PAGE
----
Oh yes. Oh, oh yes.
It’s finally here. Sound! Euphonium 2 is just as grand a production in as graceful an execution as you’d expect, and its first episode comes to us as an extended pilot viewing. But that’s not the only thing that wowed me for this third installment of previews. Yet again do I catch wind of “that one show”, and this time around it’s about ice skating and flabby abdomens. Yup, I’m talking about Yuri!!! on Ice, which for many reasons has reignited my interest in this year’s fall offerings. I may have said I thought this season was dull, but boy was I delightfully misinformed.
Sound! Euphonium 2
There really is a lot to love about Sound! Euphonium, from it’s confident portrayal of youthful aspirations and the frustrating demands of self-mastery to the basic dramas of simply growing up. The strong aesthetic of the series and its branding ranks it up as, arguably, one of the greatest shows to come from the venerable Kyoto Animation Studios, perhaps only bested (on my personal barometer) by Hyouka. But that said, that is certainly a very high bar to have set, and basically any anime that tries to portray high-school competition is striving to be just this show.
Because Sound! Euphonium isn’t really all just about the competition. It has a very high respect for each of its characters and gets us right into the headscape of a very interesting main character, Kumiko Omae. And it does so without unnecessary exposition; rather, there’s a lush expressiveness in the use of tonal palettes, first-person perspectives, and depth of field effects. The masterful talents of KyoAni is in full display in this show, which is less the centerpiece than it is the flourishes for an already impressively engaging narrative.
Taking place immediately after the events of Kitaouji High’s success at the regional championship, it’s off to the prefectural competition where they’re up against big-name schools. But instead of jumping into the action, the show takes a confident stride in building up its characters, adding texture to previously introduced characters and zooming in on the history of the concert band club that was only treated lightly in the first season. With these new conflicts established, Kumiko ventures forward to understand her relationships with these many variables — her friends, fellow bandmates, and even her own family — and how it reflects on her genuine (and newly-found) passion for playing the Euphonium.
The charm of Sound! Euphonium is in full force in this extended pilot screening of the second season, and I’m definitely more than ecstatic to know that I will be thoroughly enjoying this show through and through for the remainder of the season.
Initial Rating: 9.5/10
Yuri!!! on Ice
Approximately half of the number of shows on my viewing list are anime originals. This is actually probably a first for me. The prospect of watching something “untested” has it’s own “thrills” attached to it, but that usually implies a pretty high set standard in terms of what is to be expected. The same can be said for Yuri!!! on Ice, which boasts impressive animation feats. For one, it executes the art of figure skating so beautifully, it feels as if figure skating was simply MEANT to be animated. The movement is so natural but at the same time distinctly animated that the union is a joy to behold.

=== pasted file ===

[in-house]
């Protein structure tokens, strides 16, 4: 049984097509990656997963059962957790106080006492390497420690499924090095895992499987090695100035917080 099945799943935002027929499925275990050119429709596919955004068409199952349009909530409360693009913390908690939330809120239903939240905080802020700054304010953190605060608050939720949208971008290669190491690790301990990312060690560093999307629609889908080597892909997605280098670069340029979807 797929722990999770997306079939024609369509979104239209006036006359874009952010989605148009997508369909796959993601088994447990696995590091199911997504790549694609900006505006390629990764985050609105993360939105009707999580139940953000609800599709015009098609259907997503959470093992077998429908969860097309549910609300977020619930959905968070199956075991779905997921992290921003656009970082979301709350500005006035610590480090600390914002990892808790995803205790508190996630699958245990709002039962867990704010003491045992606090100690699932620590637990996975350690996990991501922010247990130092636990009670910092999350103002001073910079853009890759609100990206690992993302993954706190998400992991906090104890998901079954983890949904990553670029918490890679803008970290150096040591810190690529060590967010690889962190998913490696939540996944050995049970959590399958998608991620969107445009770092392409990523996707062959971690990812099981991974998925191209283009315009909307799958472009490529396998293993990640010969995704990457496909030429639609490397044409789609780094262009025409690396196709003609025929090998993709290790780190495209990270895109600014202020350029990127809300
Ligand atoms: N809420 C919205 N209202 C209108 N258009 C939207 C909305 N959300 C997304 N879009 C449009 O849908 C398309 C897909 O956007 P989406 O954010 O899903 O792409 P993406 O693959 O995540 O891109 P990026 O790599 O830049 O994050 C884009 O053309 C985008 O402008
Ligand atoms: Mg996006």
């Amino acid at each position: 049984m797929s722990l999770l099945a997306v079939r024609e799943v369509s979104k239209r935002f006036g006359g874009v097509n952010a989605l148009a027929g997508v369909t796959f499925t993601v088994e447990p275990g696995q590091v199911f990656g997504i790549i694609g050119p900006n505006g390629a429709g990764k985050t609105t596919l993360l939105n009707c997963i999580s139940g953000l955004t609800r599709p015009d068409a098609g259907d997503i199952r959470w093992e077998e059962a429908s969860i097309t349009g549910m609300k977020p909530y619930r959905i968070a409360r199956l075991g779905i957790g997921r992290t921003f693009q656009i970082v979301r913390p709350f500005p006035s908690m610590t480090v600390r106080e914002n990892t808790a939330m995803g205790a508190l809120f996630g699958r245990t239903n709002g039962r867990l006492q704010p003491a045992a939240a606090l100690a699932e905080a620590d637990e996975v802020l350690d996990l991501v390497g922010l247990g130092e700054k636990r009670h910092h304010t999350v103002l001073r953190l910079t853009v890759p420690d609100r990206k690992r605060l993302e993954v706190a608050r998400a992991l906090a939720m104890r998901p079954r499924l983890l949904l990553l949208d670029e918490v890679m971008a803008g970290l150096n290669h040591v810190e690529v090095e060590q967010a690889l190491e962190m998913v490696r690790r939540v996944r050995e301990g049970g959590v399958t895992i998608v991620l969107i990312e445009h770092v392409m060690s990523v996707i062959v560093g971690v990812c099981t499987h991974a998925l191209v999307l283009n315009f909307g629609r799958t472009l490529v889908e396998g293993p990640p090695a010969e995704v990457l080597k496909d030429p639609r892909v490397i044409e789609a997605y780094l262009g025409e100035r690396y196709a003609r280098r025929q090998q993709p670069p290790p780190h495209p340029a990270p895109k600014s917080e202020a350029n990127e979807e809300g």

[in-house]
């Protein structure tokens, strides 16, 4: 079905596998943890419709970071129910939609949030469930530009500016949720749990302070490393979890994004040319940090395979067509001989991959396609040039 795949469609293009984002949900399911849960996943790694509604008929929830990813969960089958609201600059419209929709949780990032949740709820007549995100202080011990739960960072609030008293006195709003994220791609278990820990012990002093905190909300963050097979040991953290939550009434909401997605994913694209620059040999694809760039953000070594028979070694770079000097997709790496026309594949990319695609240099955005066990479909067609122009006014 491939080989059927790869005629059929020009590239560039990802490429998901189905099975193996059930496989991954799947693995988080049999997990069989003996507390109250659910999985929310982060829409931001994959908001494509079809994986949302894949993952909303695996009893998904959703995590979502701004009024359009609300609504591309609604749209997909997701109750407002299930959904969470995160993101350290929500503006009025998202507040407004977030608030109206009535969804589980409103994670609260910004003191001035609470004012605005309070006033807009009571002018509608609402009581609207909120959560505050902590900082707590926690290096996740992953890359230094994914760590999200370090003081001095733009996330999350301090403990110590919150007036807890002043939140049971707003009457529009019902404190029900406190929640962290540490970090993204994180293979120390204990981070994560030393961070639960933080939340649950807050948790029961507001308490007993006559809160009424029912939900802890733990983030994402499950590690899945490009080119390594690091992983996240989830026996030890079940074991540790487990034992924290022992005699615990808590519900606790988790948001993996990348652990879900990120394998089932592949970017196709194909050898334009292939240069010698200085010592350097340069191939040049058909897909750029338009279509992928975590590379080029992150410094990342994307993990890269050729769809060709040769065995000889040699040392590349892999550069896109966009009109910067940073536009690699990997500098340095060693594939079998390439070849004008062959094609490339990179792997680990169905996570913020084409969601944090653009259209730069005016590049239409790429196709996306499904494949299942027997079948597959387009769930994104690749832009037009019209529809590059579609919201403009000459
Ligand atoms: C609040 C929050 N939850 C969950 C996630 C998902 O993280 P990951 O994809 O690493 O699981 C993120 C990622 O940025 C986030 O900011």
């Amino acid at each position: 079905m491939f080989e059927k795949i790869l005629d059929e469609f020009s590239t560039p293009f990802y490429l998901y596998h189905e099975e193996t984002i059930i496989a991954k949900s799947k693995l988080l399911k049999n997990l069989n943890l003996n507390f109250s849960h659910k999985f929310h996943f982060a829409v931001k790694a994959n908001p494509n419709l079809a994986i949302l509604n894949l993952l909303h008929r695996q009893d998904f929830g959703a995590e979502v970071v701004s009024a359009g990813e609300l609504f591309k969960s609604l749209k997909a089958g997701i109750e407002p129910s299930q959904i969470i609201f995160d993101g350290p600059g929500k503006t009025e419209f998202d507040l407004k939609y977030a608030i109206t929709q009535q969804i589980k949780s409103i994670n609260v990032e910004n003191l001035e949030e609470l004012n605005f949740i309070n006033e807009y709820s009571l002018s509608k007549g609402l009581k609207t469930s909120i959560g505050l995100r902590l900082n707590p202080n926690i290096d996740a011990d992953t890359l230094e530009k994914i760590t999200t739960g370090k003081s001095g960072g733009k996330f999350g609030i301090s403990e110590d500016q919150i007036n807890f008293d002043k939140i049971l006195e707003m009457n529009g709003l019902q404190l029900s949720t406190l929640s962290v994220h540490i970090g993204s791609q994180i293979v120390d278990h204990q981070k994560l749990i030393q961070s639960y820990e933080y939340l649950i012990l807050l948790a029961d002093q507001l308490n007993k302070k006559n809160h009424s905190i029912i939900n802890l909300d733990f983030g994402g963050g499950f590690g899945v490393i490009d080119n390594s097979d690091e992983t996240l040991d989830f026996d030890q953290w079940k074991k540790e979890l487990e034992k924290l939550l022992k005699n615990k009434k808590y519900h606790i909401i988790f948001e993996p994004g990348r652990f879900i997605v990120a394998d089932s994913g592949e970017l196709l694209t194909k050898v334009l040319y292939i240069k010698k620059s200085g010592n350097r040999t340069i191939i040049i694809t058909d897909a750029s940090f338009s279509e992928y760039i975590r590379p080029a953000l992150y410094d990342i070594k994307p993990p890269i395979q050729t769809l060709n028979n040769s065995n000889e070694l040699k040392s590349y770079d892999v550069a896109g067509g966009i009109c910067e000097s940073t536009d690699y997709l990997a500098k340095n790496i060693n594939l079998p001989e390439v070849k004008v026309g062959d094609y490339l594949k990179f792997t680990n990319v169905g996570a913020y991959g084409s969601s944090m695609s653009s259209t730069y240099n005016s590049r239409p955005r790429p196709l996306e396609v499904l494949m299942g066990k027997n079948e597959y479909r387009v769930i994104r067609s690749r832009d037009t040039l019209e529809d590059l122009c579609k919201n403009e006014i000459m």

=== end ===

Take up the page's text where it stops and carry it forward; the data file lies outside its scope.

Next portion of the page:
But even the basic premise of Yuri!!! on Ice is an intriguing one. Focusing on the recent failure of a washed-up international figure skating hopeful Yuri Katsuki, the show takes efforts to highlight a sense of regret and emotional instability without any unneeded expository dialogue. This is achieved with carefully detailed facial expressions and purposeful narrative cues — everything moves with a certain amount of purpose that you feel the sense of inadequacy in Yuri Katsuki’s life choices. From his failures in the international grand prix to him squandering his chance of confessing to the girl he likes after running away from his home town for five years, sulking over his failure.
But there’s an interesting contrast in his character, as this is exemplified by a liberal use of comedy and SD characters. Instead of coming off as awkward, the comedy is quite charming. As much as one would be depressed with the events that lead up to Yuri’s returning home as a washed-up “has been”, his earnest dedication to the craft and failure to “simply let go” grants him a certain amount of admiration as a character. We can lose ourselves in stories that explore the depths of human depression and the anguish of defeat, but this story seems to want to paint a story of perseverance and dedication to a dream. Sometimes, it’s easier to simply turn away and ignore the challenges we face, protecting our egos in the assurance that avoiding risk is better for us.
But Yuri’s optimism feels infectious, almost urging the viewer to deny the pretenses we have regarding our own passions and simply going out and doing it. His “shrug it off” attitude is less denial than it is really “just do it”. Yuri!!! on Ice is shaping up to be a wonderful show that harks to the indomitable human spirit and the power of dreams. I’m pretty sure I’m going to be enjoying this show as much as I will be enjoying Sound! Euphonium. (And on an unrelated note, what’s with all of the “!” in these titles?)
Initial Rating: 9/10
Wow, these two shows really did surprise me. Fall 2016 might not have that many offerings for me at first glance, but boy are they very STRONG ones. I think I’m going to be enjoying this season! Still up are two more shows — so that means my viewing list has bumped up to seven titles. Oh dear.